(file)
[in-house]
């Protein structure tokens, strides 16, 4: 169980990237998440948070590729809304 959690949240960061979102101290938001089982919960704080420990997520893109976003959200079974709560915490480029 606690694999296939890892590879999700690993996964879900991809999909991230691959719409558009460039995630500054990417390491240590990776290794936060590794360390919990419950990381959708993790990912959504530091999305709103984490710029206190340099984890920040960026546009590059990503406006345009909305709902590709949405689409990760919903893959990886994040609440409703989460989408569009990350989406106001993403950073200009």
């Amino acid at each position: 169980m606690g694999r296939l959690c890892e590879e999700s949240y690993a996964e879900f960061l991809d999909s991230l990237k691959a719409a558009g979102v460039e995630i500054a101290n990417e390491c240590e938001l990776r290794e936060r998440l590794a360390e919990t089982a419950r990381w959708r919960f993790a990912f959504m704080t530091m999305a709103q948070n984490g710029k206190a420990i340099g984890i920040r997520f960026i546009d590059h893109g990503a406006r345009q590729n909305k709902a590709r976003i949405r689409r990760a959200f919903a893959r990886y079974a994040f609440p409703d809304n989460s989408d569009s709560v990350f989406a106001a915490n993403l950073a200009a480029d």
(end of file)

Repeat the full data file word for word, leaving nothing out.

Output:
[in-house]
């Protein structure tokens, strides 16, 4: 169980990237998440948070590729809304 959690949240960061979102101290938001089982919960704080420990997520893109976003959200079974709560915490480029 606690694999296939890892590879999700690993996964879900991809999909991230691959719409558009460039995630500054990417390491240590990776290794936060590794360390919990419950990381959708993790990912959504530091999305709103984490710029206190340099984890920040960026546009590059990503406006345009909305709902590709949405689409990760919903893959990886994040609440409703989460989408569009990350989406106001993403950073200009």
């Amino acid at each position: 169980m606690g694999r296939l959690c890892e590879e999700s949240y690993a996964e879900f960061l991809d999909s991230l990237k691959a719409a558009g979102v460039e995630i500054a101290n990417e390491c240590e938001l990776r290794e936060r998440l590794a360390e919990t089982a419950r990381w959708r919960f993790a990912f959504m704080t530091m999305a709103q948070n984490g710029k206190a420990i340099g984890i920040r997520f960026i546009d590059h893109g990503a406006r345009q590729n909305k709902a590709r976003i949405r689409r990760a959200f919903a893959r990886y079974a994040f609440p409703d809304n989460s989408d569009s709560v990350f989406a106001a915490n993403l950073a200009a480029d």